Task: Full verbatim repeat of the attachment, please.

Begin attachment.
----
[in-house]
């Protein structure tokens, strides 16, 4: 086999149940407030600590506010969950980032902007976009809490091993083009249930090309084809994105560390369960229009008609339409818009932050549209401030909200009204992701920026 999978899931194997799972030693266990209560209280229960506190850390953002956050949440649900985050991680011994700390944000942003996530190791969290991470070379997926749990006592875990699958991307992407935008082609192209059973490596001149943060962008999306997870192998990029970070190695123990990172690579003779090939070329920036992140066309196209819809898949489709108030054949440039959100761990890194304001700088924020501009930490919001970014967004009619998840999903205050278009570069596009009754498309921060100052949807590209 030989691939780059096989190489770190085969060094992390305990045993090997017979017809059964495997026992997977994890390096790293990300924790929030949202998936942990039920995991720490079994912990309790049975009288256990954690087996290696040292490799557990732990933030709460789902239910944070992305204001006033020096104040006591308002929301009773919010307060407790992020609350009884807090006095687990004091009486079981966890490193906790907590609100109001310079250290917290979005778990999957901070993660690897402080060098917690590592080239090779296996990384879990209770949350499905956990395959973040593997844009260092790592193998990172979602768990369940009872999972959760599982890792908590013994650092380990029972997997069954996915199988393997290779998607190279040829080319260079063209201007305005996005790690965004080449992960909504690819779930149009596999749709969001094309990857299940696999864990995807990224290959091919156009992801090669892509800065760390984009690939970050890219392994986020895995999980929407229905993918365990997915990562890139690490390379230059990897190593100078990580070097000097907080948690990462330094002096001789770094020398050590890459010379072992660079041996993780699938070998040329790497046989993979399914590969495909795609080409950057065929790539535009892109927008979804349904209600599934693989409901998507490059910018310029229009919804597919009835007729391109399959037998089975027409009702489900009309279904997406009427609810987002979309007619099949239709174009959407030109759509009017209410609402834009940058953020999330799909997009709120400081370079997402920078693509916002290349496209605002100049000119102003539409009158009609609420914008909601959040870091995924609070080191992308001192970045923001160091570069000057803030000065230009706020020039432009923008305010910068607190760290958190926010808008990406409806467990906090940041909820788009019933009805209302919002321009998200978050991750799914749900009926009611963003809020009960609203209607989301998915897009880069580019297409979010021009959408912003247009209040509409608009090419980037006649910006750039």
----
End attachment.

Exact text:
[in-house]
């Protein structure tokens, strides 16, 4: 086999149940407030600590506010969950980032902007976009809490091993083009249930090309084809994105560390369960229009008609339409818009932050549209401030909200009204992701920026 999978899931194997799972030693266990209560209280229960506190850390953002956050949440649900985050991680011994700390944000942003996530190791969290991470070379997926749990006592875990699958991307992407935008082609192209059973490596001149943060962008999306997870192998990029970070190695123990990172690579003779090939070329920036992140066309196209819809898949489709108030054949440039959100761990890194304001700088924020501009930490919001970014967004009619998840999903205050278009570069596009009754498309921060100052949807590209 030989691939780059096989190489770190085969060094992390305990045993090997017979017809059964495997026992997977994890390096790293990300924790929030949202998936942990039920995991720490079994912990309790049975009288256990954690087996290696040292490799557990732990933030709460789902239910944070992305204001006033020096104040006591308002929301009773919010307060407790992020609350009884807090006095687990004091009486079981966890490193906790907590609100109001310079250290917290979005778990999957901070993660690897402080060098917690590592080239090779296996990384879990209770949350499905956990395959973040593997844009260092790592193998990172979602768990369940009872999972959760599982890792908590013994650092380990029972997997069954996915199988393997290779998607190279040829080319260079063209201007305005996005790690965004080449992960909504690819779930149009596999749709969001094309990857299940696999864990995807990224290959091919156009992801090669892509800065760390984009690939970050890219392994986020895995999980929407229905993918365990997915990562890139690490390379230059990897190593100078990580070097000097907080948690990462330094002096001789770094020398050590890459010379072992660079041996993780699938070998040329790497046989993979399914590969495909795609080409950057065929790539535009892109927008979804349904209600599934693989409901998507490059910018310029229009919804597919009835007729391109399959037998089975027409009702489900009309279904997406009427609810987002979309007619099949239709174009959407030109759509009017209410609402834009940058953020999330799909997009709120400081370079997402920078693509916002290349496209605002100049000119102003539409009158009609609420914008909601959040870091995924609070080191992308001192970045923001160091570069000057803030000065230009706020020039432009923008305010910068607190760290958190926010808008990406409806467990906090940041909820788009019933009805209302919002321009998200978050991750799914749900009926009611963003809020009960609203209607989301998915897009880069580019297409979010021009959408912003247009209040509409608009090419980037006649910006750039």